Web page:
Importance of Having Driver Guidelines
February 25, 2016
Author: Jackie Evans, Account Administrator
“Does this driver meet our insurance carrier’s guidelines?” This common question has been brought up at one time or another by most motor carriers. When motor carriers ask this question, they should also be asking, “Does this driver meet our guidelines?” It is becoming increasingly important for each motor carrier to have set guidelines that they follow prior to requesting approval from their insurance carriers.
Some insurance carriers do not have an established set of guidelines for who is and isn’t insurable, and will often defer to the motor carrier’s guidelines. These carriers may request a copy of the motor carrier’s guidelines, usually during the quoting process. This is a way for the insurance carrier to monitor and know that the motor carrier is responsibly managing their hiring process. Motor carrier guidelines help paint a picture for the insurance carrier as to the type of driver the motor carrier is seeking to hire. It also allows the insurance carrier to see how strictly the motor carrier adheres to their policy. Almost all insurance carriers require a copy of a drivers’ motor vehicle record for quoting purposes and additions midterm to a policy and they can quickly see which drivers fall outside of the established guidelines. This will prompt the carrier to ask about corrective actions and information on how the motor carrier continues to manage the process. Drivers can adversely impact insurance pricing if motor vehicle records fall outside of driver guidelines established by the insurance carrier.
In addition to insurance carriers referencing a motor carrier’s guidelines, another reason to have an established set of qualifications is to make sure the motor carrier is adhering to the Federal Motor Carrier Safety Administration qualifications. Part 383 of the FMCSA’s regulations address commercial driver’s license standards which includes requirements and penalties. This regulation specifically states, among other things, that “an employer must not knowingly allow, require, permit, or authorize a driver who is disqualified to drive a commercial motor vehicle.” In part 383.51 of the regulation, the FMCSA lays out specifically what disqualifies a driver and for what period of time the driver is disqualified. These disqualifications can be found at the following website: https://www.fmcsa.dot.gov/regulations/title49/section/383.51 Should a driver fall outside of the FMCSA’s qualifications, and the motor carrier knowingly allowed them to drive, they could be subject to penalties or fines ranging anywhere from $2,750 to $25,000.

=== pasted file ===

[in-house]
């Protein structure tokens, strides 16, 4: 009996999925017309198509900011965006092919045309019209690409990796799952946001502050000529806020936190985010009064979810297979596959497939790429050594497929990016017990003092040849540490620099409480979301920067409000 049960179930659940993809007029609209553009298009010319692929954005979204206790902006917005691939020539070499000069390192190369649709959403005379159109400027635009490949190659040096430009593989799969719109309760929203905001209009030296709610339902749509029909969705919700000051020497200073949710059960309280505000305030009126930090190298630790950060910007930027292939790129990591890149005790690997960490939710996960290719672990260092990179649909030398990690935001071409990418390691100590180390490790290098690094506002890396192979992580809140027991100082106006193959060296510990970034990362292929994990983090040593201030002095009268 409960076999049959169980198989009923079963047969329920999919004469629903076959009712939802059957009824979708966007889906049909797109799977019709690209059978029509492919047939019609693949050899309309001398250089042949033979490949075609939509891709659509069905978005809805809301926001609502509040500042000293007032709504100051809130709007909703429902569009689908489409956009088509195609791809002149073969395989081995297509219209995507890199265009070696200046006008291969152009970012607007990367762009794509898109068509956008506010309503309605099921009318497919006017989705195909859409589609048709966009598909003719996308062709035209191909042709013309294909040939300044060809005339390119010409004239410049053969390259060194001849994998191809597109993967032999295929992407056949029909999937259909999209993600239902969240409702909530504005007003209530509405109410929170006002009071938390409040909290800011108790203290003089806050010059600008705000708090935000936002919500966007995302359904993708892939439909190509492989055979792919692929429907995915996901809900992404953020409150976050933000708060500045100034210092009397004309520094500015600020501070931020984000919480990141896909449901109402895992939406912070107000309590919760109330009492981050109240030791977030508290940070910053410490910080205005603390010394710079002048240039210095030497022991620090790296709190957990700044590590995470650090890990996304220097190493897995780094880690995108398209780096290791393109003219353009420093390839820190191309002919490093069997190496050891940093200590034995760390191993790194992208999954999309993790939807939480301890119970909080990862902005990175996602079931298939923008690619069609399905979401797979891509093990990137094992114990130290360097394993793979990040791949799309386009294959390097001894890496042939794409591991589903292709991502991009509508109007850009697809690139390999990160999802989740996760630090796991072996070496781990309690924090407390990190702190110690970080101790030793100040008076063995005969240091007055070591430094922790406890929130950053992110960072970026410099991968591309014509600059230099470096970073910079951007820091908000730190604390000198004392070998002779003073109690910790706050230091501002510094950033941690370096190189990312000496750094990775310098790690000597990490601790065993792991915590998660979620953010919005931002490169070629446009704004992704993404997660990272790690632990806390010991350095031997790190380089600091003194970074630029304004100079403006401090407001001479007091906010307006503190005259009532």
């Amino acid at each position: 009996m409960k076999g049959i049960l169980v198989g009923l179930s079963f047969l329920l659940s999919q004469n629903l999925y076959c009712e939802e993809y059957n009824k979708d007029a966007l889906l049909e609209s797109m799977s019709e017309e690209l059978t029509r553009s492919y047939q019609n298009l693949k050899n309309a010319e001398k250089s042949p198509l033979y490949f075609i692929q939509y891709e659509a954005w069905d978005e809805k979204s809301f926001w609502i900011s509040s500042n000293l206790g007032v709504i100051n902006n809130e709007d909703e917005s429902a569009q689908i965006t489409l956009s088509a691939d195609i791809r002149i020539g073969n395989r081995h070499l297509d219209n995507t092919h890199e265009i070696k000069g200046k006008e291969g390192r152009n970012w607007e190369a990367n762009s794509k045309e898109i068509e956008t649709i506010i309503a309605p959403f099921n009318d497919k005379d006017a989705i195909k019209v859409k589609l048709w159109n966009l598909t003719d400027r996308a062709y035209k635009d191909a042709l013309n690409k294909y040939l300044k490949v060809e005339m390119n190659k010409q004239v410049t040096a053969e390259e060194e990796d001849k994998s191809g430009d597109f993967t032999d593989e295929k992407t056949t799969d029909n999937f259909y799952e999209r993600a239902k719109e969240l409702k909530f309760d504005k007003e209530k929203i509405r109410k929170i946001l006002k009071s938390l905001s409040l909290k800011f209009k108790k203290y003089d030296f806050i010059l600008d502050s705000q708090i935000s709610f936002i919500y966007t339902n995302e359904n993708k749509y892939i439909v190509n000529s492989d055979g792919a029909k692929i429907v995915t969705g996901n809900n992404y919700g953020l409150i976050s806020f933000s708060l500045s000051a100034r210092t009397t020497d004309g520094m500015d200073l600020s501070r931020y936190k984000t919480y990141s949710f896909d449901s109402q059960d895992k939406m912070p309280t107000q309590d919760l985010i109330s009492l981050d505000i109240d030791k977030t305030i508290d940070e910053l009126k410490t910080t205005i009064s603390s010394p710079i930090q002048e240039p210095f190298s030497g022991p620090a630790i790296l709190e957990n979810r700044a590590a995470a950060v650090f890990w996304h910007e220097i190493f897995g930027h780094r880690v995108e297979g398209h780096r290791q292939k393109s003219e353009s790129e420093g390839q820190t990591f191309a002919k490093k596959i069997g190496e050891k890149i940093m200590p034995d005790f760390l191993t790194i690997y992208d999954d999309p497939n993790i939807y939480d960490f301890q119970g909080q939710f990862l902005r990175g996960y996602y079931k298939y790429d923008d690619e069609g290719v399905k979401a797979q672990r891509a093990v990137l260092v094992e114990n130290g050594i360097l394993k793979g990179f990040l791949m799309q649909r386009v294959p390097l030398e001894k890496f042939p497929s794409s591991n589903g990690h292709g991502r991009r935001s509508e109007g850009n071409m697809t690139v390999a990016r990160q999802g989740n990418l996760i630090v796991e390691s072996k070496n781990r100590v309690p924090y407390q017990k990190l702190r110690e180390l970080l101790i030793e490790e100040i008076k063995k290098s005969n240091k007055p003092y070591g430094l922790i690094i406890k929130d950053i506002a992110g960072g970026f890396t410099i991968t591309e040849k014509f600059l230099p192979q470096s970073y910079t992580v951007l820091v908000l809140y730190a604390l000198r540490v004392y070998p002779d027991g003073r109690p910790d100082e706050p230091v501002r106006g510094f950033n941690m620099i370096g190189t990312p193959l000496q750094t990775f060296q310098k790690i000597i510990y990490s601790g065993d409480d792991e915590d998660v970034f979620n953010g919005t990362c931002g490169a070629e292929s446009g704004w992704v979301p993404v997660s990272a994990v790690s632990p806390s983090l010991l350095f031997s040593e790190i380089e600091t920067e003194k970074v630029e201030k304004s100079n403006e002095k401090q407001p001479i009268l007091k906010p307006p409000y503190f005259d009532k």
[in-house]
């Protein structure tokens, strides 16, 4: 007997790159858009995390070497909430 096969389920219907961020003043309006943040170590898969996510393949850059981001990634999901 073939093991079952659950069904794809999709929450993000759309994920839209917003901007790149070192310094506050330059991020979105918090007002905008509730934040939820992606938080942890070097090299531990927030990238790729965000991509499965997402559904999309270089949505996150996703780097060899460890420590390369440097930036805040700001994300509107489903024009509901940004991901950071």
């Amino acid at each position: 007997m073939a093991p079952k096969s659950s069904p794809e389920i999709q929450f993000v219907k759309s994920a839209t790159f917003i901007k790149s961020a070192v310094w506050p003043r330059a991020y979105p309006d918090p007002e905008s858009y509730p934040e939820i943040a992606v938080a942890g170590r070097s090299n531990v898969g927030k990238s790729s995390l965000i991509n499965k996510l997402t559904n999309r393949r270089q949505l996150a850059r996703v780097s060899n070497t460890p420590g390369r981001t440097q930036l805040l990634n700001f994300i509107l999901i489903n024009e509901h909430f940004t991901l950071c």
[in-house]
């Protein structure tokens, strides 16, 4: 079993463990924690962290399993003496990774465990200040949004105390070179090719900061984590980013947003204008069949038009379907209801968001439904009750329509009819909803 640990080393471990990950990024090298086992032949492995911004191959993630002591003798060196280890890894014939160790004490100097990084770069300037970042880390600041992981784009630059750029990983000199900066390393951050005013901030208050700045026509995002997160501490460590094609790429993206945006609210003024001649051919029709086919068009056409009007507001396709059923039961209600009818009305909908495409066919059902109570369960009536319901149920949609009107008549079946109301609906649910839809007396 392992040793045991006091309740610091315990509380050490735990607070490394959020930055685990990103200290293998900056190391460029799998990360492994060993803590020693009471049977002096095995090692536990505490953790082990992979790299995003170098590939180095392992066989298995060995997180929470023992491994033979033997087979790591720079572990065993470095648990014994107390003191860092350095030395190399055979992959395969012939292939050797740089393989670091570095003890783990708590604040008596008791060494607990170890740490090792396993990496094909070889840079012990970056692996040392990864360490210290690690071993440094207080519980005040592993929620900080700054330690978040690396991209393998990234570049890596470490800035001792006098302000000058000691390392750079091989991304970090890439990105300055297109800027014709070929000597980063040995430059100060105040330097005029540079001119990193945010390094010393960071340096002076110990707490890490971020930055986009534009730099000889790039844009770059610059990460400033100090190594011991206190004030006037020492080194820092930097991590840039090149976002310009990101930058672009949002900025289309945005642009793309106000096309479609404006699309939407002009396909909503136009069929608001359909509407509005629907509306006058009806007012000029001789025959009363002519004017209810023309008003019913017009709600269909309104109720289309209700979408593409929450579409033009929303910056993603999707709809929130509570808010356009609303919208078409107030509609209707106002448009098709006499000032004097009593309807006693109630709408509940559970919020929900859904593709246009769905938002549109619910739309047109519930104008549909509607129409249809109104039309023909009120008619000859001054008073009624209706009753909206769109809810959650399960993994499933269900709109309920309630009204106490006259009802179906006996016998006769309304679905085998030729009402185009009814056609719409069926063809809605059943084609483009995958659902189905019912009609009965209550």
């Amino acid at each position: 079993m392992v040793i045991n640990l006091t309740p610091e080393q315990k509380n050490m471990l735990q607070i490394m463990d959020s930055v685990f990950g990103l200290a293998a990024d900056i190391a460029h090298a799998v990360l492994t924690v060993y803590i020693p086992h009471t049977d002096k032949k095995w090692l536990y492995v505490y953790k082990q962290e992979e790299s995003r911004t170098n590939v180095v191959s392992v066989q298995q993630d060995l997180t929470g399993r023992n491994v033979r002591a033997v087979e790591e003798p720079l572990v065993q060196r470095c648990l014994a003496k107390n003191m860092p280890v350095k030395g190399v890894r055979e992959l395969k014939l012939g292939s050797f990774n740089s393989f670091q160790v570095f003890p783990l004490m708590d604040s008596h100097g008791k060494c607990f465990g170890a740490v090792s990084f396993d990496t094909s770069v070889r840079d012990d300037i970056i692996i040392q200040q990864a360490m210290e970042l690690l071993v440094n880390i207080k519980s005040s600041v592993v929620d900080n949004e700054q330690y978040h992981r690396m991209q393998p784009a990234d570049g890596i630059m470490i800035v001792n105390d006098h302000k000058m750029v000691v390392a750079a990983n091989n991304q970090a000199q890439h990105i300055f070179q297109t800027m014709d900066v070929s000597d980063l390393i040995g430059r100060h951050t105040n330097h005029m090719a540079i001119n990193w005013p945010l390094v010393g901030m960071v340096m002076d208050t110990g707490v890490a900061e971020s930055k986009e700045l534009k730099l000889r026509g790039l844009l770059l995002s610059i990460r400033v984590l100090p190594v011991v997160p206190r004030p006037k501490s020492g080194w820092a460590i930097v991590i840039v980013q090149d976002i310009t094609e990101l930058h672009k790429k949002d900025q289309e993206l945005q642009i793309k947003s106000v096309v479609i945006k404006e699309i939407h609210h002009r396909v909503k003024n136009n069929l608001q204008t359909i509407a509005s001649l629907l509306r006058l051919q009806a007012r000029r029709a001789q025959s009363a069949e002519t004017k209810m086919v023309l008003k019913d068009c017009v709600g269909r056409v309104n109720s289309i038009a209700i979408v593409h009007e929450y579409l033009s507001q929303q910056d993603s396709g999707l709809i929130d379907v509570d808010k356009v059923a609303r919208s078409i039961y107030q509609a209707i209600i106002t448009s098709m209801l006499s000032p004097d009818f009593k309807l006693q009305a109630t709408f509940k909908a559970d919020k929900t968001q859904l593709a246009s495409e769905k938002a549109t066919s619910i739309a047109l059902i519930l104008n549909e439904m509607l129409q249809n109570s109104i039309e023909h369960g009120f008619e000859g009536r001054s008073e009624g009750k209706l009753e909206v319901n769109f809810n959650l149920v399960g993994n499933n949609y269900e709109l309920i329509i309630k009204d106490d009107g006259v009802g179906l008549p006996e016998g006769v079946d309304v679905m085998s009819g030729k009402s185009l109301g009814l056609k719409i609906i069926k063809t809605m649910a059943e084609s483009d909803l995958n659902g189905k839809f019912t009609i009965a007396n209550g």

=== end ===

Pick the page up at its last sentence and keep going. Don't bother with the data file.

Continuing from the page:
There are many reasons for the motor carrier to have their own established set of guidelines for drivers. Two reasons being for the insurance carrier to reference if needed as well as adherence to federal regulations. It is a best practice followed by many motor carriers currently as it allows the motor carrier to effectively manage their hiring process.
|Jackie Evans, Account Administrator
I was born and raised in Dubuque, IA and have lived either here or Bellevue, IA my whole life. I attended the University of Dubuque where I graduated with a Bachelor’s Degree in Business Administration and Accounting. I was hired at Cottingham & Butler in January of 2007 as a Client Service Representative in the NSTD division. I was promoted to a Client Service Representative Supervisor in January of 2011 and to an Account Administrator in May of 2011. I am currently working on my AAI & CIC designations. I enjoy spending time with my son and husband and can’t wait for the weather to warm up so we can get more time outside. We also can’t wait to welcome our newest addition in June as well!